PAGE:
Cabinet approves merger of military intelligence services

The cabinet on Wednesday, June 27, approved a draft amendment to the law on military intelligence from the Defence Ministry, according to which on January 1, 2013, the Military Defence Intelligence (VOS) counter-intelligence service and the Military Intelligence Service (VSS) will merge into one unit, to be called Military Intelligence (VS). The amendment must be still passed by parliament.

The cabinet on Wednesday, June 27, approved a draft amendment to the law on military intelligence from the Defence Ministry, according to which on January 1, 2013, the Military Defence Intelligence (VOS) counter-intelligence service and the Military Intelligence Service (VSS) will merge into one unit, to be called Military Intelligence (VS). The amendment must be still passed by parliament.

The new service will be responsible for ensuring the country's internal and external intelligence protection. Based on the new draft bill, the intelligence and counter-intelligence services will be subordinated to one director, as in the civilian Slovak Information Service (SIS).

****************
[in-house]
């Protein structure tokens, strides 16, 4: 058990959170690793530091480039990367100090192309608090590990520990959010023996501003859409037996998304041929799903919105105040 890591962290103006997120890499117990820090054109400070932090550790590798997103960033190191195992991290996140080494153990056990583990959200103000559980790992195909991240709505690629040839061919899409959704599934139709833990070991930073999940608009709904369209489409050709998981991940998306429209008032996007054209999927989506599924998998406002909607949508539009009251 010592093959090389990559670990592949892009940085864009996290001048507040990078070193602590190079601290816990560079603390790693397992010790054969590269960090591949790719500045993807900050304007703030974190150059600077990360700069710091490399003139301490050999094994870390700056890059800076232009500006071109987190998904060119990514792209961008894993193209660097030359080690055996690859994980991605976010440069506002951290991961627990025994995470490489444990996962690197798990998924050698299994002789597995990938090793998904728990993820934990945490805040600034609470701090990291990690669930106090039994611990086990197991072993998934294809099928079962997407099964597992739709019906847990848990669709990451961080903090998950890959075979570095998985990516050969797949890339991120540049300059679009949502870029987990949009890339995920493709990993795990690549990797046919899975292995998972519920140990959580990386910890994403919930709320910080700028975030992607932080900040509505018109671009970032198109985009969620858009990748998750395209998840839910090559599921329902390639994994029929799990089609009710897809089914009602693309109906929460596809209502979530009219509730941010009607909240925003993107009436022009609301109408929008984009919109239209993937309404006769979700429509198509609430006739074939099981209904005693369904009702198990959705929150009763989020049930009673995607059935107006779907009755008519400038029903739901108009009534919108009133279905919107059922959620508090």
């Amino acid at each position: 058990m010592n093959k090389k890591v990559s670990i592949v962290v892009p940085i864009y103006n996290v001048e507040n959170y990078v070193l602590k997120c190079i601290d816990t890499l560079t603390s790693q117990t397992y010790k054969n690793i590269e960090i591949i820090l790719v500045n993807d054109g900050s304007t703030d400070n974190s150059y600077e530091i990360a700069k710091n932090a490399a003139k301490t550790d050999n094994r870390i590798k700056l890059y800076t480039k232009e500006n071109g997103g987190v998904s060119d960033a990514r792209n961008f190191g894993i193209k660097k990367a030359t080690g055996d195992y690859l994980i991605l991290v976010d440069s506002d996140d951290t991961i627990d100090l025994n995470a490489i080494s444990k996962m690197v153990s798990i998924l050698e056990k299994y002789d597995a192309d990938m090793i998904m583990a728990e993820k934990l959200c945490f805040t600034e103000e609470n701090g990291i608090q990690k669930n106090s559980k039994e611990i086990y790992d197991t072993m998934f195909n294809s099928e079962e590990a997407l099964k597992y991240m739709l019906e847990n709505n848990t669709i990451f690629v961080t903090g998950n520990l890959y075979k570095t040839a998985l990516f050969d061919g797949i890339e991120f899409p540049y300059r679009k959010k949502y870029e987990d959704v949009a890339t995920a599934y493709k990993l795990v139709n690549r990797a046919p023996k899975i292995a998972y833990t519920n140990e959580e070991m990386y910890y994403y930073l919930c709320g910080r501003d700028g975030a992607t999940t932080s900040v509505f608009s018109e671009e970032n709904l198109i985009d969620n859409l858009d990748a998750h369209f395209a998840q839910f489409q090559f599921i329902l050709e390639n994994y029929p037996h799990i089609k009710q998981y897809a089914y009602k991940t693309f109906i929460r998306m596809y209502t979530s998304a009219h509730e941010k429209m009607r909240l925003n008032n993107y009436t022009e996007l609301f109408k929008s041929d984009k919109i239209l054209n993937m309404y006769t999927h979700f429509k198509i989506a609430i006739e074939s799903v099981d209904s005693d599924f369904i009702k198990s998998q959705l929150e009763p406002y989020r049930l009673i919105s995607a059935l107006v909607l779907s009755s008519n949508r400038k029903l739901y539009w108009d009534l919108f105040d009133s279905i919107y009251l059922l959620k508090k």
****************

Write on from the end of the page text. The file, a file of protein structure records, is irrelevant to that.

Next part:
Former defence minister Martin Fedor, now an opposition MP, has said he does not think that the government draft is a solution. He said that first of all, duplication has to be removed in intelligence service tasks. "Currently, everybody does everything. Their tasks and competencies are almost completely identical. Tasks have to be re-assigned," he said, as quoted by the SITA newswire.

According to Fedor, the military intelligence service should concentrate exclusively on the activities of the Slovak Armed Forces, and thus its jurisdiction should be narrowed only to the activities of the armed forces – not only within Slovakia, but also on missions abroad. Fedor also proposes a core organisational change involving subordinating the military intelligence service to the Armed Forces General Staff again. "It used to be so in the past. Subordination to the minister dates back to the 1950s, based on the advice of Soviet consultants," said Fedor. Defence Minister Martin Glváč said he considers Fedor's proposal to be “absurd” and “lacking expertise”, pointing to practice in other countries, especially member states of the Visegrad Group.

Source: SITA

Compiled by Zuzana Vilikovská from press reports
The Slovak Spectator cannot vouch for the accuracy of the information presented in its Flash News postings.

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